American Heritage® Dictionary of the English Language, Fourth Edition
- Anselm, Saint 1033-1109. Italian-born English theological philosopher and prelate best known for his ontological argument for the existence of God.
- n. A male given name; quite rare in English.
- n. an Italian who was a Benedictine monk; was archbishop of Canterbury from 1093 to 1109; one of the founders of scholasticism; best known for his proof of the existence of God
- Proto-Germanic *ansuz (“god”) + helm ("helmet"). Name of an Archbishop of Canterbury, who was a Lombard by birth. (Wiktionary)
“Saint Anselm is one of the finest liberal arts colleges in the country, dedicated to excellence in education, and its campus provides a peaceful setting and state-of-the-art facilities for Odyssey students.”
“In his introduction, William Brodrick writes that Anselm is not to be taken as "someone who has the answer to why evil often seems to prevail over what is good, but as a companion to anyone who asks the question.”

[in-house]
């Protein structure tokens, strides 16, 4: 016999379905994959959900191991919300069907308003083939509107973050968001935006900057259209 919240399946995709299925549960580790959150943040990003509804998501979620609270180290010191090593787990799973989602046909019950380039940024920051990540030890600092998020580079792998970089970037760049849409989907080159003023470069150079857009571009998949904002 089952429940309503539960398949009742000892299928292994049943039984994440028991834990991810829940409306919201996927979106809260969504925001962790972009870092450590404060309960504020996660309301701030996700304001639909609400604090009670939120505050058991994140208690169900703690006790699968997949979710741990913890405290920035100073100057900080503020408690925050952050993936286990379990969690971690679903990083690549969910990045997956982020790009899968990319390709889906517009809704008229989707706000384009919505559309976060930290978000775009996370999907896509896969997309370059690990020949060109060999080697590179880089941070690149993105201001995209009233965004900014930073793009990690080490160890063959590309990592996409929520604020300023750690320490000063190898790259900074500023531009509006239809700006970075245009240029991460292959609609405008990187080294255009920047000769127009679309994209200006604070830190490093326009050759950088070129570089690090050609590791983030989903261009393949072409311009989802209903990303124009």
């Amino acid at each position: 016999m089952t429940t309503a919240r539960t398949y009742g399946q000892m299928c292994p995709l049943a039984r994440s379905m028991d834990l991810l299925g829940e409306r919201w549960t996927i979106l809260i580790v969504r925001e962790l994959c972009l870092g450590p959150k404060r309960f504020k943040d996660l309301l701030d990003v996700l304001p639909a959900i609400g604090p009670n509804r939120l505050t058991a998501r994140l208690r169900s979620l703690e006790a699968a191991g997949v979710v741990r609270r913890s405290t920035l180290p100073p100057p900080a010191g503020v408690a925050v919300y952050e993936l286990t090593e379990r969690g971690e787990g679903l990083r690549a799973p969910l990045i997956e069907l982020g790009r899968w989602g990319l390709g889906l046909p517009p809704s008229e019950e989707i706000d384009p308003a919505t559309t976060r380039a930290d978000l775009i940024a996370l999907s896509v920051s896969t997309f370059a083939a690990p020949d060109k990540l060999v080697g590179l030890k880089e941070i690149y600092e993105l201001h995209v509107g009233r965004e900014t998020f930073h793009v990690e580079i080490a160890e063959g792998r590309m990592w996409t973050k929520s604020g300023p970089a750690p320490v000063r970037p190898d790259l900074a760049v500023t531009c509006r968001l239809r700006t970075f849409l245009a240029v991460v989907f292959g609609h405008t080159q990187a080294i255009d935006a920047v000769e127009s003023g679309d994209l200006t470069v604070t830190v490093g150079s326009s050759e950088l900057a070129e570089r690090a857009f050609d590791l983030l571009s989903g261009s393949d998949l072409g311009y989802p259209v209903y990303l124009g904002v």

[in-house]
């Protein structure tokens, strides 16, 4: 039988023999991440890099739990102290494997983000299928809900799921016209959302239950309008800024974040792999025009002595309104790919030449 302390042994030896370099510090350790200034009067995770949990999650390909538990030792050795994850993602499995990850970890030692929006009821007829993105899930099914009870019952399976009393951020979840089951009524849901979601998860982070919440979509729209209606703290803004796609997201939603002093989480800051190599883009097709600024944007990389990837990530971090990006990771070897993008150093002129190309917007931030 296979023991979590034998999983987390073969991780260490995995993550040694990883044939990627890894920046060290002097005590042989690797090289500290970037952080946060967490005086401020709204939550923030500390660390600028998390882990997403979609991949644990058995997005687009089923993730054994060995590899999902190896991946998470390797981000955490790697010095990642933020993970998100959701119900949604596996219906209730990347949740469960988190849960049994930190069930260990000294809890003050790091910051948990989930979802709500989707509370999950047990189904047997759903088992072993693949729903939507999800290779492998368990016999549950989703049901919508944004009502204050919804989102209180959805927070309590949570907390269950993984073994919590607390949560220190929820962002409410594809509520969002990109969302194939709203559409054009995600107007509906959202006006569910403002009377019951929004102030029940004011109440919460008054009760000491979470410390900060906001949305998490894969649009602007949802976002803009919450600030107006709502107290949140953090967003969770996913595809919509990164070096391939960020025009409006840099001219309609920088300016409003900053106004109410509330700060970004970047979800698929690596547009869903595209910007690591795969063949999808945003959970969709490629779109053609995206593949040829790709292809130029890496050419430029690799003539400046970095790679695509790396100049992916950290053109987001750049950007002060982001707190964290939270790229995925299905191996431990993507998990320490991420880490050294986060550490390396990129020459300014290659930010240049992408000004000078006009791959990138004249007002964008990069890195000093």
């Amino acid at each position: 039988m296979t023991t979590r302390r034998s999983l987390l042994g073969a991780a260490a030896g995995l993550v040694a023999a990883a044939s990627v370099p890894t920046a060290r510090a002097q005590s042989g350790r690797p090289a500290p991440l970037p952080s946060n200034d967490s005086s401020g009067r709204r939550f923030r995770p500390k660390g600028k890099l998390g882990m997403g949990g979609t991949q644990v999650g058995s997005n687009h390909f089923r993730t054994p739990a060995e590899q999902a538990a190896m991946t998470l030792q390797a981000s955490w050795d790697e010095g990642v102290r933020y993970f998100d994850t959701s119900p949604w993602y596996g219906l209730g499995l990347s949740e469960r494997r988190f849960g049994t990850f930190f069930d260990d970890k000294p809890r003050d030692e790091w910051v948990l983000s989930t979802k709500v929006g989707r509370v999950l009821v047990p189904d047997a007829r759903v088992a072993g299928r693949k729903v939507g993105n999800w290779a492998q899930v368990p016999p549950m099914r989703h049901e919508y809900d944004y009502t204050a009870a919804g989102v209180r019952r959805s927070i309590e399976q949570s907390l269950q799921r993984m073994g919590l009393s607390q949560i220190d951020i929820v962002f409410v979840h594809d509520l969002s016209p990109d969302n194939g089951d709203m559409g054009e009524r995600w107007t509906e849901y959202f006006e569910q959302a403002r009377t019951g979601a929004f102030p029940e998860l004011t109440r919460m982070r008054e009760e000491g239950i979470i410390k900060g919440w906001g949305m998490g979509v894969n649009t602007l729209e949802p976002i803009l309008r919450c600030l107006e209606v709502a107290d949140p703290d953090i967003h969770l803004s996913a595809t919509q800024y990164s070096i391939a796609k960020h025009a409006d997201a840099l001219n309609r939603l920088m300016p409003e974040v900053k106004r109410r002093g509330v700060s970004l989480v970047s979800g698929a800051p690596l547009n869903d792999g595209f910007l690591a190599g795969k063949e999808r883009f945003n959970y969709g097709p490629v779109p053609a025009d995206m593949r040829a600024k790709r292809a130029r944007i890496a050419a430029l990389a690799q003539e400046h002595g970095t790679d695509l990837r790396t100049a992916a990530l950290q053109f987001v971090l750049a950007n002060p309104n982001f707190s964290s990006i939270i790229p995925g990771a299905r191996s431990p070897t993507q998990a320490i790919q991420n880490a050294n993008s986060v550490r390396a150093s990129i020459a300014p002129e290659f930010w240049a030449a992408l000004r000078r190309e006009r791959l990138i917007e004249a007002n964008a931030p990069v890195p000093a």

“Larkwood Priory, England: Father Anselm is stopped by an old man.”
“He recalled Anselm to England, but came into conflict with him almost immediately over the same old question of investitures.”
“On his accession to the throne, Henry I., as part of his reversal of his brother's ecclesiastical policy recalled Anselm from banishment and filled up the vacant see.”
“Much was expected of Henry I., who immediately recalled Anselm from”
“Incidentally, I chose the name 'Anselm' for my character, after the medieval saint, lawyer and theologian, because for him the starting point lay in faith seeking understanding, not understanding seeking faith.”
“I led two sessions: one on community-building and socializing with location-aware tools, and another the second day on social practice software, a term Anselm suggested to describe how we’re building Calagator.”
“In the pre-Thomistic period of Scholasticism, then in process of formation, namely, from Anselm to Albert the Great, Augustine is the great inspirer of all the masters, such as Anselm, Abelard, Hugo of”
“God's justice, not as a vicarious satisfaction of the law. 19 If the leading theologians of Christendom, such as Anselm, Calvin, and Grotius, have so thoroughly repudiated the original Christian and patristic doctrine of the atonement, and built another doctrine upon their own uninspired speculations, why should our modern sects defer so slavishly to them, and, instead of freely investigating the subject for themselves from the first sources of”
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